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Kenya: tourist evacuations, accusations, then explosions

May 20, 2014 Destination Global, Headline News No Comments Email Email

egtmedia59Big tour companies have evacuated hundreds of tourists from Kenya over the past few days after intelligence agencies received information that Somalia-based Islamists linked to al-Qaida were about to launch a new wave of attacks. Australia, Britain, the US and France issued advisories and British operators pulled out holidaymakers and cancelled trips.

Kenya objected to the moves, saying the advisories by the four countries only served to spread fear and panic in the country.

The day after Kenya made that objection, two explosions shattered a market in Kenya’s capital, Nairobi, killing 10 people and injuring many more.

Before the latest attacks, the Kenyan Government described the advisories as “unfriendly acts coming from partners who have borne the brunt of GetawaysbyDusit_Banner250x250global terrorism”.

Kenya’s Foreign Affairs Principal Secretary Karanja Kibicho said Britain, the US, Australia and France should understand repercussions of terror.

“The challenges arising from acts of terrorism require concerted efforts to fight it and not behaving in a manner that accelerates it by causing fear and panic. Issuance of such travel advisories only plays to the whims of bad elements on society whose aim is to spread fear and panic among otherwise peace-loving people,” he stated.

The truth, however, is that no government can learn of a credible threat to attack, kill and maim its citizens overseas without warning them, usually in the form of an advisory. Britain and Australia were caught out in 2002, when two bombs tore through a tourist area of Bali, killing 202 people.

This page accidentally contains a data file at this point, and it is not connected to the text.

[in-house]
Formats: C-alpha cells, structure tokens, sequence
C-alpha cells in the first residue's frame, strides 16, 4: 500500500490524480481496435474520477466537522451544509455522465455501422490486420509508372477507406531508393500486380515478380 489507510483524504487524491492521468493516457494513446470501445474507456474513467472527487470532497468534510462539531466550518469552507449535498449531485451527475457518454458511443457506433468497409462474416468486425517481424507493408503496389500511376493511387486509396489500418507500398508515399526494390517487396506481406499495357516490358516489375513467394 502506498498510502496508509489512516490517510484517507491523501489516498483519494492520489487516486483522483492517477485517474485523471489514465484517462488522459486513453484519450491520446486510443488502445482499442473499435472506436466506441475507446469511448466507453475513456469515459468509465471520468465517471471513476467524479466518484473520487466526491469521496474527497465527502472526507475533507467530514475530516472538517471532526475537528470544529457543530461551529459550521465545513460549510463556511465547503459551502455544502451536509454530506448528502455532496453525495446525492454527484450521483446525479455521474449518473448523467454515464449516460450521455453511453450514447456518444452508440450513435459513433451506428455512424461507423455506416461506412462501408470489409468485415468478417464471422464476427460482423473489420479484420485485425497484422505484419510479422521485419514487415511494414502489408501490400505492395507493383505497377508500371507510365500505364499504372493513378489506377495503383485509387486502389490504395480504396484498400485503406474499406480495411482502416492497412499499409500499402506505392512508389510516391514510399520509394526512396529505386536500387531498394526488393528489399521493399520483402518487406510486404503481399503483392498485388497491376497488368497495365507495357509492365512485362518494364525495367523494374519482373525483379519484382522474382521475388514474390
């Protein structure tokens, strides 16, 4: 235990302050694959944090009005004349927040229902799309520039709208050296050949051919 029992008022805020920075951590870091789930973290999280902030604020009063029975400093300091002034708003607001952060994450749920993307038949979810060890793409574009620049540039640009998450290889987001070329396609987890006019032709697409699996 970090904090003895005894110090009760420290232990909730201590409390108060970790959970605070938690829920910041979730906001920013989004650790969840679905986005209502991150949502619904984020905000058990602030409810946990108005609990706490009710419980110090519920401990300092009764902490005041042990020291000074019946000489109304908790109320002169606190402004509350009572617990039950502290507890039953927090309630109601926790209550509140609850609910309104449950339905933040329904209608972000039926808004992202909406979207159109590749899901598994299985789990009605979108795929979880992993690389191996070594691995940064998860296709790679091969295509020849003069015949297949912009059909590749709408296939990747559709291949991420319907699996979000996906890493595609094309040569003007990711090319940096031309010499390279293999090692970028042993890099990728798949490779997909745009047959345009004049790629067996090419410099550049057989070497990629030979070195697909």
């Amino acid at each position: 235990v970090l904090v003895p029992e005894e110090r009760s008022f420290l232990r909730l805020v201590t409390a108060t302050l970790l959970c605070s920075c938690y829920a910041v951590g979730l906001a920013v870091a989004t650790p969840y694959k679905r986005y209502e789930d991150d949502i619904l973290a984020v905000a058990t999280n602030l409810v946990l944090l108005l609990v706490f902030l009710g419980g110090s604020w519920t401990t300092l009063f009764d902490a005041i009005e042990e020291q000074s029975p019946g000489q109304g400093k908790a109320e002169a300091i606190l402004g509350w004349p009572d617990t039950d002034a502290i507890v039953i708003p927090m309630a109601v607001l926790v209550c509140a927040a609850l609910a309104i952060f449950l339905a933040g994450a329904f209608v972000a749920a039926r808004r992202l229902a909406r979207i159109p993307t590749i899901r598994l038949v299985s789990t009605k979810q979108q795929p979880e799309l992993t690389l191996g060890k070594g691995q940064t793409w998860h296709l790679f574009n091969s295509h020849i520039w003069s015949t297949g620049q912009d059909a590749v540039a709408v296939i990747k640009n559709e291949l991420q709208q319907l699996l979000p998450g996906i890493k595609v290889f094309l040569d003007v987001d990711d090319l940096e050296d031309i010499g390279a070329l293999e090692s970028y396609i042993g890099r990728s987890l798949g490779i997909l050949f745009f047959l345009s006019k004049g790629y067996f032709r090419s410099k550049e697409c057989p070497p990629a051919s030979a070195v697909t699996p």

TUI Travel, which operates the big UK brands Thomson and First Choice, acted before the latest bombs went off in Kenya, cancelling all flights there up to the end of October and flying back holidaymakers. Kuoni was also reported at the weekend to have suspended holiday travel to Kenya.

Thomson Airways said on its website: “The Foreign and Commonwealth Office (FCO) is now advising against all but essential travel to Mombasa island, Kenya.

“As a result of the change in FCO advice, the decision has been taken to cancel all our outbound flights to Mombasa, Kenya up to and including 31 October.”

As a precautionary measure, the British firm decided to repatriate all its customers currently on holiday in Kenya. Reports suggest Thomson has about 400 customers in Kenya, including those in Mombasa and on safari.

Australia’s DFAT issued an urgent update over the weekend, stating:  “On 16 May 2014, explosions in Nairobi’s Gikomba market area killed at least 10 people and injured many others. On 3 May at least three people were killed following explosions in a bus terminal in Mombasa and another at a hotel in Nyali. On 4 May at least four people were killed and more than 90 wounded when two explosive devices were detonated on passenger buses in Nairobi. On 24 April extremists attempted to kidnap aid workers from the Dabaab refugee camp near the border with Somalia.

“We continue to advise Australians to reconsider their need to travel to Nairobi and the Mombasa region, including Diani Beach, due to the high threat of terrorist attack and high level of crime. We also continue to strongly advise Australians not to travel to border regions with Somalia, Ethiopia and South Sudan, because of the extremely dangerous security situation. Elsewhere in Kenya we advise Australians to exercise a high degree of caution.”

Speaking of the TUI decision to pull holidaymakers out of Kenya, BBC security correspondent Frank Gardner said on Friday there may have been a tip-off from an informant that al-Shabab, based in Somalia, was planning an attack.

“What sources are saying is that it is specifically Westerners they are after – either by kidnap or blowing them up,” Gardner said.

Written by : Peter Needham

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